Colello wants to add palm-sized magnet inserts, made from the rare earth element neodymium, into the front and sides of helmets. The removable inserts follow the curvature of the helmet, so players can’t accidentally hit the field with the wrong pole facing outwards. According to Colello, they could increase the price per helmet by as little as $100.

Neodymium magnets are lightweight, but they still have a repulsive force-to-weight ratio of 300-to-1; a 1-pound (0.45-kilogram) magnet could repel at least 300 pounds (136 kilograms) of force. Colello’s magnet inserts would weigh in at half to three-quarters of a pound each. He tested the magnets with a standard drop test—the same test helmet manufacturers use to evaluate helmet strength. He attached the magnets to 10-pound (4.5-kilogram) weights, dropped one weight from various heights, and measured the g-force at the site of impact with the second, stationary weight.

Colello found that the magnets could reduce 140-g hits down to 88 g’s—a full 8 g’s lower than standard helmets—and 40 g’s down to a mere 3. The reduction of collisions with low g-forces is just as important, he says, given that repeated subconcussive hits can add up over time and lower the threshold for a concussion, until a relatively mild blow is enough to cause a disproportionate amount of damage.

The standard drop test is a good approximation of linear forces, or direct hits, but out on the field most hits are not head-on. Indirect hits produce rotational forces that send the brain twisting inside the skull, which can cause even more damage. “We really have to look at both linear forces, or direct hits, as well as rotational forces,” Colello said after the presentation.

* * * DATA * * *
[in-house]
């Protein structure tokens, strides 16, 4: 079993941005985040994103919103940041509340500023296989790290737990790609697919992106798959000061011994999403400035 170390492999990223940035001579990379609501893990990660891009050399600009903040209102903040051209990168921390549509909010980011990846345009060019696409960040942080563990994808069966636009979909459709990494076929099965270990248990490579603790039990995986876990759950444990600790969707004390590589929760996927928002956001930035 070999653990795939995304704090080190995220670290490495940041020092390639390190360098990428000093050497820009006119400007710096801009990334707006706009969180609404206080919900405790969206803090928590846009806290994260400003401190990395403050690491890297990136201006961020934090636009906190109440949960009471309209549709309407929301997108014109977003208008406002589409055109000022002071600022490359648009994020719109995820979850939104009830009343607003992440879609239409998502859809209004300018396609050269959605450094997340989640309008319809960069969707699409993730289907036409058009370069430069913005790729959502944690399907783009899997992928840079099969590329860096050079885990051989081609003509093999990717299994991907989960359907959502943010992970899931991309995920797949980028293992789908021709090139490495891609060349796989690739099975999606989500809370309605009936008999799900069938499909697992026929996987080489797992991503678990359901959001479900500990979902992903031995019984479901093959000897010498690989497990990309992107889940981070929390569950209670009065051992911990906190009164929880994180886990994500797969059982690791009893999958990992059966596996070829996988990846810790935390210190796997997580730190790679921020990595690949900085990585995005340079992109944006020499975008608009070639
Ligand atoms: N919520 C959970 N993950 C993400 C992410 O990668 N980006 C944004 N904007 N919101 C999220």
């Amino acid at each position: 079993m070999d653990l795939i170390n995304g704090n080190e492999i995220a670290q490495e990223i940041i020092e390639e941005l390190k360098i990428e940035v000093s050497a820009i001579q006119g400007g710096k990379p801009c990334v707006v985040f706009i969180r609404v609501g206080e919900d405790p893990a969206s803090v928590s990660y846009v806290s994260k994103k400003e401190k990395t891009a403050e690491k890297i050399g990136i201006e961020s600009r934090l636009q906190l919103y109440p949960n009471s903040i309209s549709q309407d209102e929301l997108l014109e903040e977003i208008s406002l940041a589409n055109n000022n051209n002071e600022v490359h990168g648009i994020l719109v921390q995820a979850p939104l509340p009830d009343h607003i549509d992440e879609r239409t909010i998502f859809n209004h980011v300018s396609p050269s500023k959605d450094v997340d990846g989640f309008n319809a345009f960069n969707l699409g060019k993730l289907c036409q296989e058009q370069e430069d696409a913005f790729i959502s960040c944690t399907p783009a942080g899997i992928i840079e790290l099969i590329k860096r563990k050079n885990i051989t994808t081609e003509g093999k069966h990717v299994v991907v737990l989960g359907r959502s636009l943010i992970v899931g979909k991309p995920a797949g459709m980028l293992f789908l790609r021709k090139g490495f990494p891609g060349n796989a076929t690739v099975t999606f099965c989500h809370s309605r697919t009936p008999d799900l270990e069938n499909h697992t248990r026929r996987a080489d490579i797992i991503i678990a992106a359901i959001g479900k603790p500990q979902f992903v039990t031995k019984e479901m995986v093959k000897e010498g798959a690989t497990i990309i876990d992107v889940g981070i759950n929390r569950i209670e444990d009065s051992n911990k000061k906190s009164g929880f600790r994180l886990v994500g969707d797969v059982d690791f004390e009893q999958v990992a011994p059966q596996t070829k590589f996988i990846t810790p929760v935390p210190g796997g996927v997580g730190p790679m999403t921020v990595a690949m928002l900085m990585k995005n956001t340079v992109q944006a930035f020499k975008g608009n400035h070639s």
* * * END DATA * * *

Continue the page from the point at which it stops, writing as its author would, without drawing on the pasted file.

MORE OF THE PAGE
To do that, he plans to send two Humanetics Hybrid II headforms (read: crash test dummies) equipped with magnetized helmets and accelerometers, careening down a zip line toward each other. By monitoring what happens when the crash-test dummies meet, Colello can be sure that the magnets aren’t just replacing linear forces with rotational ones. “We don’t want to trade concussions with spinal cord injuries,” he says.

The magnets would complement, rather than replace, current force reduction technologies in helmets, according to Colello, who plans to begin the zip line tests by the end of the year, and if the data prevail, proceed to human testing in just 6 months.

“The best helmets now are about as good as they are going to get,” says Stefan Duma, a biomedical engineer at Virginia Polytechnic Institute and State University in Blacksburg. “In order to make any big advancements we’re going to need outside-the-box thinking. [Colello’s] technology, in theory, extends the impact outside the helmet. It gives you a longer duration [of impact],” says Duma, who created the five-star rating system for commercially available helmets.

Still, there are several challenges to address before the helmets reach the playing field, Duma cautions. The magnets won’t do any good if a player’s head collides with a knee, a shoulder, or the ground. And to help in head-to-head collisions, the technology has to be universally adopted. “It has to be implemented by everybody. You can’t have just one team have it,” Colello says. “I mean, you certainly can, but it won’t have any effect at all.”